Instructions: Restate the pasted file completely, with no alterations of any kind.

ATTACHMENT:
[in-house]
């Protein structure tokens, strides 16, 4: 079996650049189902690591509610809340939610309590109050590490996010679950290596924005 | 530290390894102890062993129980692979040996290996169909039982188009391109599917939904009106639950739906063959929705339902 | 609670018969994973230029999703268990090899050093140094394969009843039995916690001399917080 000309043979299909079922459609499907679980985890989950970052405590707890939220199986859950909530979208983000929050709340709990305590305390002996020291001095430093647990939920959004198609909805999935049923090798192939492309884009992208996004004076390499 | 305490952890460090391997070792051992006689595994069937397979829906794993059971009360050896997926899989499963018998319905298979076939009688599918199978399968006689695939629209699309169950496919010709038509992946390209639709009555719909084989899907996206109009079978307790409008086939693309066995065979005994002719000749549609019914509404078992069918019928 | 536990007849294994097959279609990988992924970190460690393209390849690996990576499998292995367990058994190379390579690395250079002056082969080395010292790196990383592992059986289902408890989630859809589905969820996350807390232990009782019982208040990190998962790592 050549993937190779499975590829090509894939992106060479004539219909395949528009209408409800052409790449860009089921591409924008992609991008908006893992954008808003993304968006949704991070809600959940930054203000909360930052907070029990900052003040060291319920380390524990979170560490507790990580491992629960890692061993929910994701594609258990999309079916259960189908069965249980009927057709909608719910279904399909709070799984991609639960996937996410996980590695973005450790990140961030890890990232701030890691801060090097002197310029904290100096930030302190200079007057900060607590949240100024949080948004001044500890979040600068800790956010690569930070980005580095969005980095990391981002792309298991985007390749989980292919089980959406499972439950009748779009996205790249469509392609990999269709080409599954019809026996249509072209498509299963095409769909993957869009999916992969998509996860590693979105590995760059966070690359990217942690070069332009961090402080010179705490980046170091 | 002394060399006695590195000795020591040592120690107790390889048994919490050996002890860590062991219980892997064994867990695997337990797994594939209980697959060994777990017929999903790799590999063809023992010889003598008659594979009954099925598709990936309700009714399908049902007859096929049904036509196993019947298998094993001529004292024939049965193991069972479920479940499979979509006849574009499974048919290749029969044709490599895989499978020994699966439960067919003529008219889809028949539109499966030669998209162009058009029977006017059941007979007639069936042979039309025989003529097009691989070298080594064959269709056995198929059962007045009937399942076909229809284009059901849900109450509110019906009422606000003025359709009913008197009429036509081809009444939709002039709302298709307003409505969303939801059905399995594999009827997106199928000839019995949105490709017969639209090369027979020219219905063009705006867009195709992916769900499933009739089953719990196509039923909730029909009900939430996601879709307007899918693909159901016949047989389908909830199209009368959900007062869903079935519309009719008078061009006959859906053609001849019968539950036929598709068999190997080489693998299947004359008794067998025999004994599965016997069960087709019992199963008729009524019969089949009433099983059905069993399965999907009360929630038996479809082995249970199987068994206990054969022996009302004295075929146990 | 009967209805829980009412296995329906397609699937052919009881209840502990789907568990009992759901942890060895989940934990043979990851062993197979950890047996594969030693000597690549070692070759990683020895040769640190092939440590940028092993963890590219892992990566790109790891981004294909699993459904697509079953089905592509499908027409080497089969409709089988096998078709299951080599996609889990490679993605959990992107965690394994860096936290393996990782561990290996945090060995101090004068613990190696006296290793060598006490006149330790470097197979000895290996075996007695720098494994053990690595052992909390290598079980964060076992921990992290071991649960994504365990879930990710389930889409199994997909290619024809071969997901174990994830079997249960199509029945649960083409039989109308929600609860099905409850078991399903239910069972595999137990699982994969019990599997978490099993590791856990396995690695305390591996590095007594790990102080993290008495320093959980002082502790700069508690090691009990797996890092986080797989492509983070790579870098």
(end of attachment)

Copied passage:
[in-house]
């Protein structure tokens, strides 16, 4: 079996650049189902690591509610809340939610309590109050590490996010679950290596924005 | 530290390894102890062993129980692979040996290996169909039982188009391109599917939904009106639950739906063959929705339902 | 609670018969994973230029999703268990090899050093140094394969009843039995916690001399917080 000309043979299909079922459609499907679980985890989950970052405590707890939220199986859950909530979208983000929050709340709990305590305390002996020291001095430093647990939920959004198609909805999935049923090798192939492309884009992208996004004076390499 | 305490952890460090391997070792051992006689595994069937397979829906794993059971009360050896997926899989499963018998319905298979076939009688599918199978399968006689695939629209699309169950496919010709038509992946390209639709009555719909084989899907996206109009079978307790409008086939693309066995065979005994002719000749549609019914509404078992069918019928 | 536990007849294994097959279609990988992924970190460690393209390849690996990576499998292995367990058994190379390579690395250079002056082969080395010292790196990383592992059986289902408890989630859809589905969820996350807390232990009782019982208040990190998962790592 050549993937190779499975590829090509894939992106060479004539219909395949528009209408409800052409790449860009089921591409924008992609991008908006893992954008808003993304968006949704991070809600959940930054203000909360930052907070029990900052003040060291319920380390524990979170560490507790990580491992629960890692061993929910994701594609258990999309079916259960189908069965249980009927057709909608719910279904399909709070799984991609639960996937996410996980590695973005450790990140961030890890990232701030890691801060090097002197310029904290100096930030302190200079007057900060607590949240100024949080948004001044500890979040600068800790956010690569930070980005580095969005980095990391981002792309298991985007390749989980292919089980959406499972439950009748779009996205790249469509392609990999269709080409599954019809026996249509072209498509299963095409769909993957869009999916992969998509996860590693979105590995760059966070690359990217942690070069332009961090402080010179705490980046170091 | 002394060399006695590195000795020591040592120690107790390889048994919490050996002890860590062991219980892997064994867990695997337990797994594939209980697959060994777990017929999903790799590999063809023992010889003598008659594979009954099925598709990936309700009714399908049902007859096929049904036509196993019947298998094993001529004292024939049965193991069972479920479940499979979509006849574009499974048919290749029969044709490599895989499978020994699966439960067919003529008219889809028949539109499966030669998209162009058009029977006017059941007979007639069936042979039309025989003529097009691989070298080594064959269709056995198929059962007045009937399942076909229809284009059901849900109450509110019906009422606000003025359709009913008197009429036509081809009444939709002039709302298709307003409505969303939801059905399995594999009827997106199928000839019995949105490709017969639209090369027979020219219905063009705006867009195709992916769900499933009739089953719990196509039923909730029909009900939430996601879709307007899918693909159901016949047989389908909830199209009368959900007062869903079935519309009719008078061009006959859906053609001849019968539950036929598709068999190997080489693998299947004359008794067998025999004994599965016997069960087709019992199963008729009524019969089949009433099983059905069993399965999907009360929630038996479809082995249970199987068994206990054969022996009302004295075929146990 | 009967209805829980009412296995329906397609699937052919009881209840502990789907568990009992759901942890060895989940934990043979990851062993197979950890047996594969030693000597690549070692070759990683020895040769640190092939440590940028092993963890590219892992990566790109790891981004294909699993459904697509079953089905592509499908027409080497089969409709089988096998078709299951080599996609889990490679993605959990992107965690394994860096936290393996990782561990290996945090060995101090004068613990190696006296290793060598006490006149330790470097197979000895290996075996007695720098494994053990690595052992909390290598079980964060076992921990992290071991649960994504365990879930990710389930889409199994997909290619024809071969997901174990994830079997249960199509029945649960083409039989109308929600609860099905409850078991399903239910069972595999137990699982994969019990599997978490099993590791856990396995690695305390591996590095007594790990102080993290008495320093959980002082502790700069508690090691009990797996890092986080797989492509983070790579870098």